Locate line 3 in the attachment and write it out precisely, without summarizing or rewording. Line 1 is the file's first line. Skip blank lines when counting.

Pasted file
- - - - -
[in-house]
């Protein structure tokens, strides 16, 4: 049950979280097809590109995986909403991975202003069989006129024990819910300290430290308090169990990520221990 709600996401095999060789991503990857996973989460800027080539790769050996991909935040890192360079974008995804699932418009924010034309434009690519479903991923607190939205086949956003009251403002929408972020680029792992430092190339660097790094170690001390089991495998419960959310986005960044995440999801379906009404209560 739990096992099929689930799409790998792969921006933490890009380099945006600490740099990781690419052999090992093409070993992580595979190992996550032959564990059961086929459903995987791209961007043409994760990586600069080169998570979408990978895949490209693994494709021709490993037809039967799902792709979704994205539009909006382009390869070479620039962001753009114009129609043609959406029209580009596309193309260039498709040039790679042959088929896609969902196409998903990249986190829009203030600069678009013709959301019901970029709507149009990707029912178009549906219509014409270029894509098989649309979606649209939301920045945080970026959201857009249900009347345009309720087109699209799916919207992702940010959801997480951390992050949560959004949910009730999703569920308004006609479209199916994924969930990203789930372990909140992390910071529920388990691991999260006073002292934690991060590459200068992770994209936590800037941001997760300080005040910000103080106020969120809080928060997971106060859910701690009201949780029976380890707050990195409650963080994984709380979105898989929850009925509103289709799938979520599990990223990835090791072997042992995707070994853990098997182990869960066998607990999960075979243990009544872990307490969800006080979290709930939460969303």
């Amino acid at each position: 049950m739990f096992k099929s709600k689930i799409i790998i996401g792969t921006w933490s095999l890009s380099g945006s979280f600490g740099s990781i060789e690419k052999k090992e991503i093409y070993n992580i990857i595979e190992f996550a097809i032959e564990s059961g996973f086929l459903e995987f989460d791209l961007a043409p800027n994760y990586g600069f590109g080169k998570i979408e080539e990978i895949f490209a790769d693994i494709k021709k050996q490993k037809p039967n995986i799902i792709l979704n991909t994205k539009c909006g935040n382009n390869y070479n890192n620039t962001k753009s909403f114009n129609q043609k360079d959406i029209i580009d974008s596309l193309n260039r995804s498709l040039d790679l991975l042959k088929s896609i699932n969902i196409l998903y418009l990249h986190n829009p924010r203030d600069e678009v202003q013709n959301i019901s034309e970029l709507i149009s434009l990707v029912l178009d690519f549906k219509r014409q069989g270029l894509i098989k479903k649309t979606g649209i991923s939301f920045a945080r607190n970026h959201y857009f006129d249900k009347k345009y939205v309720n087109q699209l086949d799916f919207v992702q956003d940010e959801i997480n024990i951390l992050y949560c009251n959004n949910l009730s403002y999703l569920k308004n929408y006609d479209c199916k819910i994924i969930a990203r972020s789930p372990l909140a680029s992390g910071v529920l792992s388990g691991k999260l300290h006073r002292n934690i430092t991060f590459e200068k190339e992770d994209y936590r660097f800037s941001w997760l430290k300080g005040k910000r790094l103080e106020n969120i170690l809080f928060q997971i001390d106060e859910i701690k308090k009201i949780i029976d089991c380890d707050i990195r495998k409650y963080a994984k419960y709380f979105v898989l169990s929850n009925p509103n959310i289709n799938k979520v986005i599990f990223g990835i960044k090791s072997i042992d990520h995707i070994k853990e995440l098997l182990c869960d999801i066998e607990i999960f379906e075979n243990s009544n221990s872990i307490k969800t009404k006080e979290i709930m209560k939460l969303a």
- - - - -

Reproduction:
């Amino acid at each position: 049950m739990f096992k099929s709600k689930i799409i790998i996401g792969t921006w933490s095999l890009s380099g945006s979280f600490g740099s990781i060789e690419k052999k090992e991503i093409y070993n992580i990857i595979e190992f996550a097809i032959e564990s059961g996973f086929l459903e995987f989460d791209l961007a043409p800027n994760y990586g600069f590109g080169k998570i979408e080539e990978i895949f490209a790769d693994i494709k021709k050996q490993k037809p039967n995986i799902i792709l979704n991909t994205k539009c909006g935040n382009n390869y070479n890192n620039t962001k753009s909403f114009n129609q043609k360079d959406i029209i580009d974008s596309l193309n260039r995804s498709l040039d790679l991975l042959k088929s896609i699932n969902i196409l998903y418009l990249h986190n829009p924010r203030d600069e678009v202003q013709n959301i019901s034309e970029l709507i149009s434009l990707v029912l178009d690519f549906k219509r014409q069989g270029l894509i098989k479903k649309t979606g649209i991923s939301f920045a945080r607190n970026h959201y857009f006129d249900k009347k345009y939205v309720n087109q699209l086949d799916f919207v992702q956003d940010e959801i997480n024990i951390l992050y949560c009251n959004n949910l009730s403002y999703l569920k308004n929408y006609d479209c199916k819910i994924i969930a990203r972020s789930p372990l909140a680029s992390g910071v529920l792992s388990g691991k999260l300290h006073r002292n934690i430092t991060f590459e200068k190339e992770d994209y936590r660097f800037s941001w997760l430290k300080g005040k910000r790094l103080e106020n969120i170690l809080f928060q997971i001390d106060e859910i701690k308090k009201i949780i029976d089991c380890d707050i990195r495998k409650y963080a994984k419960y709380f979105v898989l169990s929850n009925p509103n959310i289709n799938k979520v986005i599990f990223g990835i960044k090791s072997i042992d990520h995707i070994k853990e995440l098997l182990c869960d999801i066998e607990i999960f379906e075979n243990s009544n221990s872990i307490k969800t009404k006080e979290i709930m209560k939460l969303a």